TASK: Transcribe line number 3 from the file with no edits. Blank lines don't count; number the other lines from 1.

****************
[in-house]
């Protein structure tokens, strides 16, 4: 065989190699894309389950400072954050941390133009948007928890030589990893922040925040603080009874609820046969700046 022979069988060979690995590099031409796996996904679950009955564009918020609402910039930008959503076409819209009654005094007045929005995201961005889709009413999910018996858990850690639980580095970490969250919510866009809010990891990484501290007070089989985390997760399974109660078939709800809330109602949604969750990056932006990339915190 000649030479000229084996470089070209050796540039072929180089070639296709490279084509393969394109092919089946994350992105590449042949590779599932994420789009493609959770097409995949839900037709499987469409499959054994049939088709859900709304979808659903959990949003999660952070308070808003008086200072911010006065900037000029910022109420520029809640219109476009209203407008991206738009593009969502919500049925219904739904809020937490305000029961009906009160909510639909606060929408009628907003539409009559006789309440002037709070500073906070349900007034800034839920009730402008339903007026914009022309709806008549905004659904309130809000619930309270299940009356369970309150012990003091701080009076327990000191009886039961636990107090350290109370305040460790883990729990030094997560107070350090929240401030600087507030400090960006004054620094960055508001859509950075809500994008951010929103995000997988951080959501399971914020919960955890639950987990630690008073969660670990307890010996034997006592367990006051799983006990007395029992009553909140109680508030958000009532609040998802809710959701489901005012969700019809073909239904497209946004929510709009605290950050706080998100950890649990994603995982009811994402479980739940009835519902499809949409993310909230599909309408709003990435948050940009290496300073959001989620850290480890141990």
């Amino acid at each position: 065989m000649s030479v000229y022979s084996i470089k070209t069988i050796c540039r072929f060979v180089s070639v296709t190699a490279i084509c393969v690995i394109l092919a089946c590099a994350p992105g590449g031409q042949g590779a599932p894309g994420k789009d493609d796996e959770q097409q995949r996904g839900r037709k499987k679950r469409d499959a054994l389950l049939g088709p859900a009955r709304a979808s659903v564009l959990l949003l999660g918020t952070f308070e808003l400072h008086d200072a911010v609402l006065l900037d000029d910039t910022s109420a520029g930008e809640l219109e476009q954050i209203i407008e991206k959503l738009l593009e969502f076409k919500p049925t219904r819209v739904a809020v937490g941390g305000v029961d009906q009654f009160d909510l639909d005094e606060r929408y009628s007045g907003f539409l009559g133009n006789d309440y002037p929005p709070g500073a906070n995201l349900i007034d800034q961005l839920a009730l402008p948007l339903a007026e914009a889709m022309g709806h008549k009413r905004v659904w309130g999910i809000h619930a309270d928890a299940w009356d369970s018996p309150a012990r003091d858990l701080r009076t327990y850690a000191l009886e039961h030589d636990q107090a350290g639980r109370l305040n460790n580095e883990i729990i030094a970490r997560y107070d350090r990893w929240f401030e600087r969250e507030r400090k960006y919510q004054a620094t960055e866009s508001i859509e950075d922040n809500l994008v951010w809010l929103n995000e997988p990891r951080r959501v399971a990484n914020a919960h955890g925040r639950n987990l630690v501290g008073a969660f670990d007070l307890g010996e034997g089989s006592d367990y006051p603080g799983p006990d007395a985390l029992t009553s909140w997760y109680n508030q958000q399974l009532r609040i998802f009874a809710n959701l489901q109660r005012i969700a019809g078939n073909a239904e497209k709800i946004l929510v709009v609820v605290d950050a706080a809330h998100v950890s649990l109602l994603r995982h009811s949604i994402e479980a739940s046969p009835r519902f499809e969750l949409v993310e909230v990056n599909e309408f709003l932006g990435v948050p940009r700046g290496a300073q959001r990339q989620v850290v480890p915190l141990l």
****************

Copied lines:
């Amino acid at each position: 065989m000649s030479v000229y022979s084996i470089k070209t069988i050796c540039r072929f060979v180089s070639v296709t190699a490279i084509c393969v690995i394109l092919a089946c590099a994350p992105g590449g031409q042949g590779a599932p894309g994420k789009d493609d796996e959770q097409q995949r996904g839900r037709k499987k679950r469409d499959a054994l389950l049939g088709p859900a009955r709304a979808s659903v564009l959990l949003l999660g918020t952070f308070e808003l400072h008086d200072a911010v609402l006065l900037d000029d910039t910022s109420a520029g930008e809640l219109e476009q954050i209203i407008e991206k959503l738009l593009e969502f076409k919500p049925t219904r819209v739904a809020v937490g941390g305000v029961d009906q009654f009160d909510l639909d005094e606060r929408y009628s007045g907003f539409l009559g133009n006789d309440y002037p929005p709070g500073a906070n995201l349900i007034d800034q961005l839920a009730l402008p948007l339903a007026e914009a889709m022309g709806h008549k009413r905004v659904w309130g999910i809000h619930a309270d928890a299940w009356d369970s018996p309150a012990r003091d858990l701080r009076t327990y850690a000191l009886e039961h030589d636990q107090a350290g639980r109370l305040n460790n580095e883990i729990i030094a970490r997560y107070d350090r990893w929240f401030e600087r969250e507030r400090k960006y919510q004054a620094t960055e866009s508001i859509e950075d922040n809500l994008v951010w809010l929103n995000e997988p990891r951080r959501v399971a990484n914020a919960h955890g925040r639950n987990l630690v501290g008073a969660f670990d007070l307890g010996e034997g089989s006592d367990y006051p603080g799983p006990d007395a985390l029992t009553s909140w997760y109680n508030q958000q399974l009532r609040i998802f009874a809710n959701l489901q109660r005012i969700a019809g078939n073909a239904e497209k709800i946004l929510v709009v609820v605290d950050a706080a809330h998100v950890s649990l109602l994603r995982h009811s949604i994402e479980a739940s046969p009835r519902f499809e969750l949409v993310e909230v990056n599909e309408f709003l932006g990435v948050p940009r700046g290496a300073q959001r990339q989620v850290v480890p915190l141990l």